Date: Tuesday 9th February 2010

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Martin Francis (Applicant)

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Dagmar Ursula Helene Francis (Respondent)

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(DAR Transcript of
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Mr James Turner QC (instructed by Pritchard Englefield ) appeared on behalf of the Applicant Husband.
The Respondent Wife did not appear and was not represented.
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(As Approved by the Court)

Crown Copyright©

Lord Justice Wilson:
1. A husband, as it will be convenient to call him notwithstanding a decree absolute of divorce, seeks permission to appeal against an order made, itself on appeal, by Mrs Justice Eleanor King in the High Court, Family Division, Principal Registry, on 17 July 2009.  Over the preceding three, or possibly four, days she had been hearing an appeal by the husband against an order for ancillary relief made in favour of the wife, as it will be convenient to call her, by District Judge Bowman on 14 November 2008.  Before the district judge both the husband and the wife had been represented by junior counsel.  Although Mr Turner QC had, on his behalf, drafted grounds of appeal to the High Court judge, the husband chose to represent himself before her, whereas the wife remained represented by junior counsel.  Now, notwithstanding the filing by the husband of his appellant's notice in person, Mr Turner re enters the case and appears before me today pro bono on an application for permission and for an extension of time in which to file that notice.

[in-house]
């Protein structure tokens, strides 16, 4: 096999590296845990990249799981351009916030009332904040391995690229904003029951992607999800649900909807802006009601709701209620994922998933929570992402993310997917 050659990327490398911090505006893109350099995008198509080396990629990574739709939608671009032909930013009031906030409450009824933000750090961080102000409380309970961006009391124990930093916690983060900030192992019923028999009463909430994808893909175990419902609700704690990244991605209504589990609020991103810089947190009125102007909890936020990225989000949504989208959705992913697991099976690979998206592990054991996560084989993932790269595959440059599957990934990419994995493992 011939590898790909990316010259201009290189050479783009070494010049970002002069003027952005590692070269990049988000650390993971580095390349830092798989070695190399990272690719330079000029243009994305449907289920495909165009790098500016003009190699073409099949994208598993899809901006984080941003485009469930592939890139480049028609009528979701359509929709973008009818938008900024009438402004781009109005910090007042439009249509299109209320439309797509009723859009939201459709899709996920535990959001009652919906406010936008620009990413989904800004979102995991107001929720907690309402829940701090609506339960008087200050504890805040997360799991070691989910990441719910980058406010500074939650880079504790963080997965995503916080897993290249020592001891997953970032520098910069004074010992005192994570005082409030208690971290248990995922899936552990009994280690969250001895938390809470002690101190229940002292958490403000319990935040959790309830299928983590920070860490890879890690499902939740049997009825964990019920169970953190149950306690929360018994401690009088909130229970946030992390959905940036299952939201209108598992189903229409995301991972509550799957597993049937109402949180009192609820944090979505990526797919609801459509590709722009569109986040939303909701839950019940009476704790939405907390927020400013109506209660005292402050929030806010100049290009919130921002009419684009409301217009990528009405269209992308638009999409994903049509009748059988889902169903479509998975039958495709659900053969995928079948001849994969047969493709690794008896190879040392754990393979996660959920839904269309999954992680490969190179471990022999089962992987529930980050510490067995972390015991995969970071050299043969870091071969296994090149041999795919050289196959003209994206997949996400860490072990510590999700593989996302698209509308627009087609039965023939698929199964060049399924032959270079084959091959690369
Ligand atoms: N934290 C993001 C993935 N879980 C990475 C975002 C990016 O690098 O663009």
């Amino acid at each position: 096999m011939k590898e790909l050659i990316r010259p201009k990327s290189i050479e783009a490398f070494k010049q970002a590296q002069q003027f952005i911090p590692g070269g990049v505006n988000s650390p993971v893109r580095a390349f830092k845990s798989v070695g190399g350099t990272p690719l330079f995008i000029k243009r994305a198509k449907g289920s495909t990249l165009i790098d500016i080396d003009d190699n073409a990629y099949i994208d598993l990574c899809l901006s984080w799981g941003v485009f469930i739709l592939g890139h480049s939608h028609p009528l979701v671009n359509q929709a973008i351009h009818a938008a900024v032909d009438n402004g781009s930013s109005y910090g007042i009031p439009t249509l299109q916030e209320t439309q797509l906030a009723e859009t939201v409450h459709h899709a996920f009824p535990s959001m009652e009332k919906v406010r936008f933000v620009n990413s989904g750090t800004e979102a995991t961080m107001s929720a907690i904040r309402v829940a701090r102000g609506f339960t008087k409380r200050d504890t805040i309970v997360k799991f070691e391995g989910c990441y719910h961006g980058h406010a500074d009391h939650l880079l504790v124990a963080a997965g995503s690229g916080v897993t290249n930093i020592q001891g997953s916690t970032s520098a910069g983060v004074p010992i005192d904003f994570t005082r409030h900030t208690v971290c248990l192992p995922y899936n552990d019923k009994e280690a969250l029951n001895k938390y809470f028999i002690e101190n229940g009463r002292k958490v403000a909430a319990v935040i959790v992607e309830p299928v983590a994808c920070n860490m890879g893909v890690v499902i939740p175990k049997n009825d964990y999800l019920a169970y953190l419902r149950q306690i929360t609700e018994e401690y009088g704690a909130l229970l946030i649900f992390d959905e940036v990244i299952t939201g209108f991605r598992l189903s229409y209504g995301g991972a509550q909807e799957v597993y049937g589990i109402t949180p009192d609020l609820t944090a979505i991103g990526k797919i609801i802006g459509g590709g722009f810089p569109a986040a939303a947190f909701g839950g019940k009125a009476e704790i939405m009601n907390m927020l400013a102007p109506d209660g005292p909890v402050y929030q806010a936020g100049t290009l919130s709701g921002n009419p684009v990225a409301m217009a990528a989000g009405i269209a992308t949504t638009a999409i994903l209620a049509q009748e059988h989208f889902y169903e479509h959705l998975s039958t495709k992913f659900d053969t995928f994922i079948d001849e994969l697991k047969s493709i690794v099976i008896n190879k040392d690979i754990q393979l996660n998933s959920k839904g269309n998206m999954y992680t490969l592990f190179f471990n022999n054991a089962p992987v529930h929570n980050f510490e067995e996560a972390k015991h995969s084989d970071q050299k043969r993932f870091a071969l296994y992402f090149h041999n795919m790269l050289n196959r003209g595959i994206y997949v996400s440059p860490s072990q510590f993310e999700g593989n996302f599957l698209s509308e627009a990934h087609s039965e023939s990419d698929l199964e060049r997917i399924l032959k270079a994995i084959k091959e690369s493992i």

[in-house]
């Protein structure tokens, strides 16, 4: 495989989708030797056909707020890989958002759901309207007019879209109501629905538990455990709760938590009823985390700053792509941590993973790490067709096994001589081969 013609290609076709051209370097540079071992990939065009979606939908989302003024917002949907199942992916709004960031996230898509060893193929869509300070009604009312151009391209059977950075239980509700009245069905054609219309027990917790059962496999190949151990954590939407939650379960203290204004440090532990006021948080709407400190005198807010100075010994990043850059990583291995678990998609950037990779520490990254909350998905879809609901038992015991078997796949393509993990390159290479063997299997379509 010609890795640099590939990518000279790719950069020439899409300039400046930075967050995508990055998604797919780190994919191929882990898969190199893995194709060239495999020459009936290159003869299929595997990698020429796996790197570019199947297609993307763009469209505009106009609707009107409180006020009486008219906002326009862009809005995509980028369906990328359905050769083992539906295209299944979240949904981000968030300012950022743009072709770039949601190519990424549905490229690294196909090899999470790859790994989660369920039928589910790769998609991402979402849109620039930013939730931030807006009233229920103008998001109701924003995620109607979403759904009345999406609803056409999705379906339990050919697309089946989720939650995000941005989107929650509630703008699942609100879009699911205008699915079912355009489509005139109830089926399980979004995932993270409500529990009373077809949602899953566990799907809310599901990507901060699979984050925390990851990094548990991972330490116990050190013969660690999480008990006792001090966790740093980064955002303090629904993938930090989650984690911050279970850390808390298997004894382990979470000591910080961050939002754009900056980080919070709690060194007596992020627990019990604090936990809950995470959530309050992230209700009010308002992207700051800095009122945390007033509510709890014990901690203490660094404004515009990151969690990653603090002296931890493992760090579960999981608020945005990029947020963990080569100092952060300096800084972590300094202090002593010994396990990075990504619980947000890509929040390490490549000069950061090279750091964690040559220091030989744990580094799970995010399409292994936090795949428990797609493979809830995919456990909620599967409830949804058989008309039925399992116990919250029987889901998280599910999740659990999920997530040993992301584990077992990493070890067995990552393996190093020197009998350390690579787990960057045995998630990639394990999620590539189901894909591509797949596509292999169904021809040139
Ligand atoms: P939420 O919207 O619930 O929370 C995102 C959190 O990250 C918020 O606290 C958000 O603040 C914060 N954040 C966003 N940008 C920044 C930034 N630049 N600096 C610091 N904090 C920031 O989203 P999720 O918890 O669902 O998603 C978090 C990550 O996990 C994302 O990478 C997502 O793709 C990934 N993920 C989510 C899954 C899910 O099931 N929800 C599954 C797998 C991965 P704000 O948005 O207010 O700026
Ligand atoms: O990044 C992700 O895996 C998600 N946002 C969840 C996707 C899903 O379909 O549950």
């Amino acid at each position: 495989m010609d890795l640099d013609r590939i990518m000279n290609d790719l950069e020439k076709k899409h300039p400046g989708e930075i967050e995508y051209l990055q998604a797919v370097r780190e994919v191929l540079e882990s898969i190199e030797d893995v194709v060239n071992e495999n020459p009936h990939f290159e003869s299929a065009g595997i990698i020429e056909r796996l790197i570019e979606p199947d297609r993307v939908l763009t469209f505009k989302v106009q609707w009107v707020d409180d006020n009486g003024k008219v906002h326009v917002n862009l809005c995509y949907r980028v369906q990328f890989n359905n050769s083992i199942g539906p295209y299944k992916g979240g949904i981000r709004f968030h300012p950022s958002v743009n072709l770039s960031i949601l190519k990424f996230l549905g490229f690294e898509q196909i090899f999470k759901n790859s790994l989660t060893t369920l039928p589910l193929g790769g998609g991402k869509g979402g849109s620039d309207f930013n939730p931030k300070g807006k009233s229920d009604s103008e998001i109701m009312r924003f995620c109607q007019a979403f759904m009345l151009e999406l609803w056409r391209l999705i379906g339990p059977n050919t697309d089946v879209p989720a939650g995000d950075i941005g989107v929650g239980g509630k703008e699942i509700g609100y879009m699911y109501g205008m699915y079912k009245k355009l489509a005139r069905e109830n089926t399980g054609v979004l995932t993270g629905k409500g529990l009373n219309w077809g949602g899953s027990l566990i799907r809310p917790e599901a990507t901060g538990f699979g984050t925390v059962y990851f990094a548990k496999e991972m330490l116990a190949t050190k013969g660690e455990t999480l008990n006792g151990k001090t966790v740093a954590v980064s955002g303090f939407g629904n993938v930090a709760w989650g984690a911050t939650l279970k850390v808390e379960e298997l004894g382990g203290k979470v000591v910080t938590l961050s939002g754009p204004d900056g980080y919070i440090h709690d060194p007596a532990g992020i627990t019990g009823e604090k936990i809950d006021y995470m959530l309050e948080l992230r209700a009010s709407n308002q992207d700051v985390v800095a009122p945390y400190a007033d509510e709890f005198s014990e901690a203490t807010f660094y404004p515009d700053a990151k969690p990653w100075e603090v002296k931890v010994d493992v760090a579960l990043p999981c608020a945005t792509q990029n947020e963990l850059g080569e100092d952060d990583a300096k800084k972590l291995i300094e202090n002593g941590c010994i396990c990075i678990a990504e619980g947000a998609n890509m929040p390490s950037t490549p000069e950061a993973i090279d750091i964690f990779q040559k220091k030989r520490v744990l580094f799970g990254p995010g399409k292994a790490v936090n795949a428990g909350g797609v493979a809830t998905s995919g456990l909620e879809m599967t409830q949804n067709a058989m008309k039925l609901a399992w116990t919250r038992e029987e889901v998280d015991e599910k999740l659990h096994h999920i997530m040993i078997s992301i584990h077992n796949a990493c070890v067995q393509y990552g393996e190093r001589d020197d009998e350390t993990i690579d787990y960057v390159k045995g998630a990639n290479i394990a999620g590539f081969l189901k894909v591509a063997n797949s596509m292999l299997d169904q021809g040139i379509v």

2. It follows that the proposed appeal to this court would be a second appeal and that Mr Turner has to satisfy me that one or other of the criteria set by rule 52.13(2) of the CPR is met.  Unless he were to satisfy me of the second criterion (that there was some other compelling reason for this court to hear the appeal) he would also be likely to need to establish that his appeal would have a real prospect of success.